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Exclusive: Adobe's new transparent display

A digital shoe appears on the left side of Adobe's transparent display prototype, with a real sneaker in a light box in the background.
A digital shoe appears on the left side of Adobe's transparent display prototype, with a real sneaker in a light box in the background. Photo: Adobe

Researchers at Adobe have developed a new type of transparent display that allows virtual images and video to appear convincingly next to real objects.

Why it matters: Glasses offer one way to bring together the digital and physical worlds, but that approach requires each person viewing to have a headset on, while this approach would allow the same effect to be shown to many people at once, which would be more useful for retail and other settings.

The company plans to detail the effort, known as Project Glasswing, at the Siggraph conference next week, but gave Axios a sneak peek at company HQ on Thursday.

Traditional LCD displays can be transparent, but only by removing the backlight, which makes them dim and unable to truly overlay an object behind them.

How it works: Adobe's approach combines a transparent LCD layer with the kind of technology used in smart glass that quickly shifts between total opacity or full translucency.

The cash register-size unit contains a standard PC along with the two display technologies, plus a touch-screen layer, that sit in front of a light box that can hold the real-world objects.

The resulting screen is like a Photoshop image with layers: The digital part is the top layer that sits in front of whatever real objects are behind the glass inside the light box.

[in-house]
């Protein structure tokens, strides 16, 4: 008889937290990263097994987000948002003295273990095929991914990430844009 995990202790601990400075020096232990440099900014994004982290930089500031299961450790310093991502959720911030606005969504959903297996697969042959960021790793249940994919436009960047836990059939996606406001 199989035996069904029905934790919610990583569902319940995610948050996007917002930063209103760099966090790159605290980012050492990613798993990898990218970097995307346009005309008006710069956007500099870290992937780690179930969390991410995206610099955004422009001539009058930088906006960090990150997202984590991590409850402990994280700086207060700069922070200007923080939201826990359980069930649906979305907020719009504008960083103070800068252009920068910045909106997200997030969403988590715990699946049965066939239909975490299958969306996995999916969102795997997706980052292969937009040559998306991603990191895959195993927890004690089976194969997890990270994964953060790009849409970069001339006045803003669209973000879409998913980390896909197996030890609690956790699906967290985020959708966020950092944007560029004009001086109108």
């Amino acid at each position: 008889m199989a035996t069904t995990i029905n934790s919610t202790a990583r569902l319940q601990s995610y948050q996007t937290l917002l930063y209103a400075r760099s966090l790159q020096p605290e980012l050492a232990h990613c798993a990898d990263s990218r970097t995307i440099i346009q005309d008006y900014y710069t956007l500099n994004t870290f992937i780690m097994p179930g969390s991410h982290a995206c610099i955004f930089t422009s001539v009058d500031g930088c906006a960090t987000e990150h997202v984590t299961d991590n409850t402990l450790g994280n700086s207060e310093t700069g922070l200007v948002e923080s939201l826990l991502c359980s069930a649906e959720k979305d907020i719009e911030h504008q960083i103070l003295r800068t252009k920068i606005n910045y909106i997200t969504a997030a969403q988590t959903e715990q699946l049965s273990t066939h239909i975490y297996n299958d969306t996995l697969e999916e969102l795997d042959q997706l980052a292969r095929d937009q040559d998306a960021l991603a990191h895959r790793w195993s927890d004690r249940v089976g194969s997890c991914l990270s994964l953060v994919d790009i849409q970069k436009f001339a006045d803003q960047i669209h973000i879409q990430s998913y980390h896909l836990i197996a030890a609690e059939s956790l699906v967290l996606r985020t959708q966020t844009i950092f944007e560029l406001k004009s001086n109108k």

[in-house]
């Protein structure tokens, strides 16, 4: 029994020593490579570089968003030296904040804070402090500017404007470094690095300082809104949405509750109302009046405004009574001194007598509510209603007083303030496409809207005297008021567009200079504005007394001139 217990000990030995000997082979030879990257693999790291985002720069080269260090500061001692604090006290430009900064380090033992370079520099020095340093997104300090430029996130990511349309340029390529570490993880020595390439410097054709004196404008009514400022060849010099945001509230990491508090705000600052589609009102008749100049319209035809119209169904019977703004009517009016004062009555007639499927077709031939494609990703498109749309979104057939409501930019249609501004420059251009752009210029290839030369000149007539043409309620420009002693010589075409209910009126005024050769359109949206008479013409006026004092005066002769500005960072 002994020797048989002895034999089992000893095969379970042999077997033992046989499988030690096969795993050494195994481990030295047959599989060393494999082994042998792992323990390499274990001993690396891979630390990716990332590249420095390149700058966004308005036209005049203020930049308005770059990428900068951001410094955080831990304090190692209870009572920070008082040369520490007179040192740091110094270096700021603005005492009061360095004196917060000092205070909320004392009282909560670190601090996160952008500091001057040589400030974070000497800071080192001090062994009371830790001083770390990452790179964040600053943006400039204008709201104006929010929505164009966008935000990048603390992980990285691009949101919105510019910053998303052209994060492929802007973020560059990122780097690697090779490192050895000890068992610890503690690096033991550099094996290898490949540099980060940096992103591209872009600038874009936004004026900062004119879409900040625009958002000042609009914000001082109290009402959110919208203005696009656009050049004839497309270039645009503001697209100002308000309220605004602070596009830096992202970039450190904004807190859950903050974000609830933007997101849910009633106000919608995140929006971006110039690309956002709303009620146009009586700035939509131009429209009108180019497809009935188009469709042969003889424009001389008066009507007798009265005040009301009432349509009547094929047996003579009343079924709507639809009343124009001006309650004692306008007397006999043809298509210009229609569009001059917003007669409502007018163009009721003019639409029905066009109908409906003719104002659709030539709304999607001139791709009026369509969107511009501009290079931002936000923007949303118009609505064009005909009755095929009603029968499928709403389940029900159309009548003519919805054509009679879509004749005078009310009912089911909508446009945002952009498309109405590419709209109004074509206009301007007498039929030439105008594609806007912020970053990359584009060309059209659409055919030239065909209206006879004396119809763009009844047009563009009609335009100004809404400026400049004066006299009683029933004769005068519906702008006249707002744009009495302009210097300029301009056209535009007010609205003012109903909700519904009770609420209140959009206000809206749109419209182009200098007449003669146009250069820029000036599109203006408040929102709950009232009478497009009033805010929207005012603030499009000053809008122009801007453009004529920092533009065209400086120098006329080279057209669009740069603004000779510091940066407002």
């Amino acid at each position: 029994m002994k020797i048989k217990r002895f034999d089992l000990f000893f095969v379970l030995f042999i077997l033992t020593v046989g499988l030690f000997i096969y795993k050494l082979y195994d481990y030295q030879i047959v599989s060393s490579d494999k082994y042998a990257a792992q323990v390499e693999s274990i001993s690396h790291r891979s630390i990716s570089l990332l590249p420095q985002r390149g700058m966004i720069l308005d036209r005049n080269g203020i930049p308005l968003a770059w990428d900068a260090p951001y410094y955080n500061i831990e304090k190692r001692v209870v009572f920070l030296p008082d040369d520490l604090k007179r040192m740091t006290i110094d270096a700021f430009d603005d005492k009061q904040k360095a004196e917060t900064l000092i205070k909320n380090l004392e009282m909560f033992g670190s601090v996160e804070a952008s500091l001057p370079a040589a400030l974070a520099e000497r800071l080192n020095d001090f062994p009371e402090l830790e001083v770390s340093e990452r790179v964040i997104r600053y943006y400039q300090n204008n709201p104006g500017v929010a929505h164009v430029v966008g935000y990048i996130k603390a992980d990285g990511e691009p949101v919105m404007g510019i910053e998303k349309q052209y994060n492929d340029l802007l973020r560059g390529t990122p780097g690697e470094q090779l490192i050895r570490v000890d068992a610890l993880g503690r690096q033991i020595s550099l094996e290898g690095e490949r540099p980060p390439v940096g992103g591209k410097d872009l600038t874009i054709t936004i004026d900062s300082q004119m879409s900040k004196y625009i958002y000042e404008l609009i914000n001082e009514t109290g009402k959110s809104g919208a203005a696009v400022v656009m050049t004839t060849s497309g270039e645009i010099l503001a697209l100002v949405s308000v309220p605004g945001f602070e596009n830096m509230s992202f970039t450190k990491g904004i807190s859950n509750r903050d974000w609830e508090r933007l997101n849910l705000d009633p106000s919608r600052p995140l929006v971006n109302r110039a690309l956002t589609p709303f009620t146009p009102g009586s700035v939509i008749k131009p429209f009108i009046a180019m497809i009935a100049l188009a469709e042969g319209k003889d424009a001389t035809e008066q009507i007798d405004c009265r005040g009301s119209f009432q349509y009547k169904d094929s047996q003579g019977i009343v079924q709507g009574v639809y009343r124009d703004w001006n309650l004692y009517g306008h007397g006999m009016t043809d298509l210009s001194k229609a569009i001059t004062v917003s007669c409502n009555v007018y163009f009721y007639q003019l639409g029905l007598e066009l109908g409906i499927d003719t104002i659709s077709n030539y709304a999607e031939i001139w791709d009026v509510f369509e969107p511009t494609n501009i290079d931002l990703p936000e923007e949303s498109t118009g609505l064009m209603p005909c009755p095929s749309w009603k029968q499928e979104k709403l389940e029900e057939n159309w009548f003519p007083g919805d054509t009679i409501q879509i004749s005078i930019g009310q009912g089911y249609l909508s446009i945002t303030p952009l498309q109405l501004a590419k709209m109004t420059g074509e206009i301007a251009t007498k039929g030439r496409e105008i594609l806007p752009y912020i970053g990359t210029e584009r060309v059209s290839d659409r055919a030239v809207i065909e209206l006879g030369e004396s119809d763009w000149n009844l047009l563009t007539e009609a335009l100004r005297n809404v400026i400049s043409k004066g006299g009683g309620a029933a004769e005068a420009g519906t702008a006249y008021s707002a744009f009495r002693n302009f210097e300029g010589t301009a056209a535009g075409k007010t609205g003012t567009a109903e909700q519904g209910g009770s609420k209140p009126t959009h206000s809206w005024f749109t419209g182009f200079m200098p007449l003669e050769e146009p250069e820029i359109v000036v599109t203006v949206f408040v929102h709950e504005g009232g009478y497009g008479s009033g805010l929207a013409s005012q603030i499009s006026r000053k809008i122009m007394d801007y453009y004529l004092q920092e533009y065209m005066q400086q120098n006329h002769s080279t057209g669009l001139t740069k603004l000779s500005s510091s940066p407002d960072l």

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Glasswing in action

Importantly for Adobe, the content for Glasswing's display can be easily created from existing Adobe apps like Photoshop, After Effects or Premiere Pro.

The effort took a five-person research team about a year and the materials cost several thousand dollars, with most of the money going towards the smart glass and controller, which had to be custom ordered from Latvia at a cost of around $4,000. But, if produced in volume, the technology could be made much cheaper,

"It’s not an exotic device that’s intrinsically expensive," Adobe CTO Abhay Parasnis said in an interview.

The bigger picture: Parasnis said Adobe is looking at a number of ways to bring the digital and physical worlds closer together for content creators. While Glasswing is a research project, two other efforts are expected to be made available as products later this year.

  • Aero is a means to allow people to easily turn Photoshop and Dimension content into augmented reality objects.
  • Fresco aims to create a digital canvas that more closely resembles a real-world surface with the ability to add liquid or even wind to a digital watercolor.

What's next: Adobe isn't looking to get into the monitor-making business, but hopes the effort will help convince display manufacturers that the idea is worth pursuing.

In the long term, Parasnis believes the approach could be used on giant pieces of glass to allow entire workplace walls or windows to alternate between acting as a giant display or a transparent surface.To really get a feel for how Glasswing works, it's best to see it in action. Check out this video.